I am currently watching the March 2012 $25 and $24 strike price puts and the March 2012 $26 and $27 strike calls. Writing covered calls can allow an investor to break above the 3.1% yield and at the same time lower the risk of buying Microsoft without a hedge.
Baidu (BIDU) provides search engine services much like Google, and many call it the "Google of China." Much like Yahoo, Baidu closes out the year after a wild ride, up about 17%. I have not been a fan of Chinese stocks all year and several of my articles have a very bearish outlook with good reason. There is little in the sense of a stick to keep Chinese management honest and a lot of carrot for them to cook the books. It's just not a good situation for an investor to be in. While Baidu has a footprint outside of The People's Republic of China; China is the vast majority of the market. Baidu has enjoyed a "free ride" with Google all but out of China. I believe the landscape changes in 2012 with Google making a return and headwinds added to Beidu's performance.
If you're an investor with Google you may have started the New Year's party early this year. During the last trading day of the year Google is making new 52-week highs. Top and bottom line growth (TTM) continues to be well into double digits at 33% and 26%, respectively. The Android OS for smart phones is a success by many measurements (not direct revenue, Android is free). I believe Google makes an announcement of its return to China in 2012. The European crisis could continue to deteriorate, lowering the odds of Google's return, but I believe the odds still favor it.
China, while officially favoring the home grown variety of Baidu, will bend with some of the requirements imposed on Google out of self interest. As the importance of information free flow becomes better understood in the competitive landscape, China will shift priorities. At the same time Google understanding the shareholder value lost resulting from the absence of participation readjusts their position on working within the "Chinese way." To be sure there will be protests, boycotts lasting all of 30 seconds, and claims Google has gone to the dark side, but Google management answers to shareholders first. In the long run, Google in China speeds the process of human rights, and is just good business.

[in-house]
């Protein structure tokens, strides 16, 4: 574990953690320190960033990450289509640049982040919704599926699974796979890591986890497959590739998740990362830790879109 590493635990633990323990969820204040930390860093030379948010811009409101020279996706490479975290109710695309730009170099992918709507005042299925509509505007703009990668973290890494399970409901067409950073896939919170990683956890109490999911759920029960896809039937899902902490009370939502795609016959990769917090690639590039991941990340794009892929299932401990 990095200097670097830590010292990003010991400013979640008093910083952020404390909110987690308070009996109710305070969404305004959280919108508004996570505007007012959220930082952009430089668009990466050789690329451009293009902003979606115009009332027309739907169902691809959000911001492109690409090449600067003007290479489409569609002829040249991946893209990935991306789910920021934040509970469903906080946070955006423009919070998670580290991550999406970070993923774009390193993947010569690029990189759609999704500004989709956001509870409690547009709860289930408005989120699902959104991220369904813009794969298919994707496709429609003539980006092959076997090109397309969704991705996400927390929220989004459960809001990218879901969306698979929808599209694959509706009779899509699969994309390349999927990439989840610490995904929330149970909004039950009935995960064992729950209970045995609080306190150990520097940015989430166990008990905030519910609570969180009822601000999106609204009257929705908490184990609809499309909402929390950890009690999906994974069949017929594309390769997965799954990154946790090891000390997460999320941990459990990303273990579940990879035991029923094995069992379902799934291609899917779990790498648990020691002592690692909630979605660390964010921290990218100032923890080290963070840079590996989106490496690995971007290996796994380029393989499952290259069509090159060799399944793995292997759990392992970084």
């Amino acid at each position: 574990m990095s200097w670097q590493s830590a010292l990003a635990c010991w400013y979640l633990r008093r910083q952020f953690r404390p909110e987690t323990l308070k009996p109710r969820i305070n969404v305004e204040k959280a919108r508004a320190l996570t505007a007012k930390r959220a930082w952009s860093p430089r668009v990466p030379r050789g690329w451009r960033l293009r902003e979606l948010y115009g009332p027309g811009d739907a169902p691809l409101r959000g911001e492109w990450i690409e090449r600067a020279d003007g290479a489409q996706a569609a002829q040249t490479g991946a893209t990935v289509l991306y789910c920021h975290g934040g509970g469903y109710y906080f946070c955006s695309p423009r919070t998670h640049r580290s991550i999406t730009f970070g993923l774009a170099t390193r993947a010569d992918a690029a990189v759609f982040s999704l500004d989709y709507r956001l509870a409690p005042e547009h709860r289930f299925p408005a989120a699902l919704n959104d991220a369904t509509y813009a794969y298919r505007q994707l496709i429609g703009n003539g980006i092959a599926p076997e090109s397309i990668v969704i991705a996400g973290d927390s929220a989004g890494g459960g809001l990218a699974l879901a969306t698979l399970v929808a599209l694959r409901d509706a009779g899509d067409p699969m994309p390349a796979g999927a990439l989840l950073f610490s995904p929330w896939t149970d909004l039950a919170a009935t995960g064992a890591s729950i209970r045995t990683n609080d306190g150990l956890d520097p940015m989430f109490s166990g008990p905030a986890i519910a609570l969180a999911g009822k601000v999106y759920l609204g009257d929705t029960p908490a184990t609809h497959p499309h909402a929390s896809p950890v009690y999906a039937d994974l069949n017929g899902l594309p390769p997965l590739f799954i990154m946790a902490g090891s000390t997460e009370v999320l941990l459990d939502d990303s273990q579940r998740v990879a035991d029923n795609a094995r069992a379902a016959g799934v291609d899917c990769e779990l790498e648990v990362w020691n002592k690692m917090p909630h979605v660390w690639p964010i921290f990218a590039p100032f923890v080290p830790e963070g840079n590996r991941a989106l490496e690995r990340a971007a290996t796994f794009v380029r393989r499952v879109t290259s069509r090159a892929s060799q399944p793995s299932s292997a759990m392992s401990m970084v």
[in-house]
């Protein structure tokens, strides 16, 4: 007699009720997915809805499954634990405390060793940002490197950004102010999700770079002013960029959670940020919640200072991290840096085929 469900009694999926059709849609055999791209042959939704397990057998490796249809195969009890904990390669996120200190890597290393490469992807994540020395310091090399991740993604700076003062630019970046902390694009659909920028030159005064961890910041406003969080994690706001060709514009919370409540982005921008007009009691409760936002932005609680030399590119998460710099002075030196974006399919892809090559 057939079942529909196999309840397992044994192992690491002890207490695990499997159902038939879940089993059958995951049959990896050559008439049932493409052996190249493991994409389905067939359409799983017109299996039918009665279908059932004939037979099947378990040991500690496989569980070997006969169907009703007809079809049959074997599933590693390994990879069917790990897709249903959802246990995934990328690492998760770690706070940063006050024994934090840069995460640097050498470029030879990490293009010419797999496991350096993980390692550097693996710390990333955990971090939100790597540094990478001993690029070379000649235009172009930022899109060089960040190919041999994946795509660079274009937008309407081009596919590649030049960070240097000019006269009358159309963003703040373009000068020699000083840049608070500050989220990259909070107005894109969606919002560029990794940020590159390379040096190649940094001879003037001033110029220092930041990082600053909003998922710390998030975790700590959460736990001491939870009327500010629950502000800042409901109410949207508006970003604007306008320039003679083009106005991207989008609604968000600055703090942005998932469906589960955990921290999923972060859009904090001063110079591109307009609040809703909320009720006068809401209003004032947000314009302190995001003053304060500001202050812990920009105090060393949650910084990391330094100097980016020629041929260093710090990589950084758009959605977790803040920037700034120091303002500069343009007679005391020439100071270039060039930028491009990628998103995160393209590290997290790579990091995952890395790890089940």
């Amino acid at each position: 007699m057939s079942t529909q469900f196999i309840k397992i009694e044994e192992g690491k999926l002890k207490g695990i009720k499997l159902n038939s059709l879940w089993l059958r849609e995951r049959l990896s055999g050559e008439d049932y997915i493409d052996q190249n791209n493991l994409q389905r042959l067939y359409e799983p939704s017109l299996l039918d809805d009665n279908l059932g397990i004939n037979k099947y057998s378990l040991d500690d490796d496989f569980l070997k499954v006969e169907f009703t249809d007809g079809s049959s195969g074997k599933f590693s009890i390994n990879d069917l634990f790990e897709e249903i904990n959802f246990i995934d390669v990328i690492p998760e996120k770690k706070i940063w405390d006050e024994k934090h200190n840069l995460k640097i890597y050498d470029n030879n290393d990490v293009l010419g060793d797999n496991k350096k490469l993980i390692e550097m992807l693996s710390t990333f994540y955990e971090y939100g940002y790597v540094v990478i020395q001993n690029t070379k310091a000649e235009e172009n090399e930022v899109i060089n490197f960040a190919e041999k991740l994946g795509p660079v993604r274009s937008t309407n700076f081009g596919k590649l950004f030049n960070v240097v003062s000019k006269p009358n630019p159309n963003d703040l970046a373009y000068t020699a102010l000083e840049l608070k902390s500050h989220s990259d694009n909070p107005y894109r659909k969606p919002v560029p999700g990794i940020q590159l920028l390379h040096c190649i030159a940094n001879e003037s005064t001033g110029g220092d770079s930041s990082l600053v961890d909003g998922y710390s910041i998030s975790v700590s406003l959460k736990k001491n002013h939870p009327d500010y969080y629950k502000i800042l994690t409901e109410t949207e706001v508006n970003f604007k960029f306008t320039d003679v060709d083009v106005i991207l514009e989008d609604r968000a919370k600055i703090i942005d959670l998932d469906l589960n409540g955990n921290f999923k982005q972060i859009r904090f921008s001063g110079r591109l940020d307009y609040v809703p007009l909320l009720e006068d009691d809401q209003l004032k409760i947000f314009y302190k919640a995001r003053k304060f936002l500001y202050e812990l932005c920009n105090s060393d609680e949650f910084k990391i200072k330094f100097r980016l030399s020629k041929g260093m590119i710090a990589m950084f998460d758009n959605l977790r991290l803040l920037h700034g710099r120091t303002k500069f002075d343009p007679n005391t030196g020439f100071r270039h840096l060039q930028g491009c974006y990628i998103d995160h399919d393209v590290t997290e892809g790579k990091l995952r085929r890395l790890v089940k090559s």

Click here to read my Google articles.
The current trailing twelve months P/E ratio is 21.9. The forward P/E ratio is 20.3.
The company has rising revenue year-over-year of $29.32 billion for 2010 vs. $23.65 billion for 2009. The profit line has increasing earnings year-over-year of $8.51 billion for 2010 vs. $6.52 billion for 2009. The company's earnings before interest and taxes are also rising with an EBIT year-over-year of $10.38 billion for 2010 vs. $8.31 billion for 2009. The float short is a very healthy 1.6%.
Look for Google to continue its run higher in 2012 and maintaining or extending its leadership position in the 2012 search engine wars. Due to Google's high per share price, many investors wrongly dismiss Google as an investment. Fellow author Rocco Pendola has a great article about limited portfolios and high stock prices. You can read it by clicking here.
Other than odd lots, stock options are a preferred way for many to gain exposure to Google due to the relatively large per share price. Implied volatility is low enough that buying premium is attractive. I am looking at an out of money bull call spread with strikes of March $660 and $680 as well as selling cash covered puts with March strikes of $645 and $640.
Disclosure: I have no positions in any stocks mentioned, but may initiate a long position in GOOG over the next 72 hours.
Additional disclosure: may initiate a long in MSFT over the next 72 hours.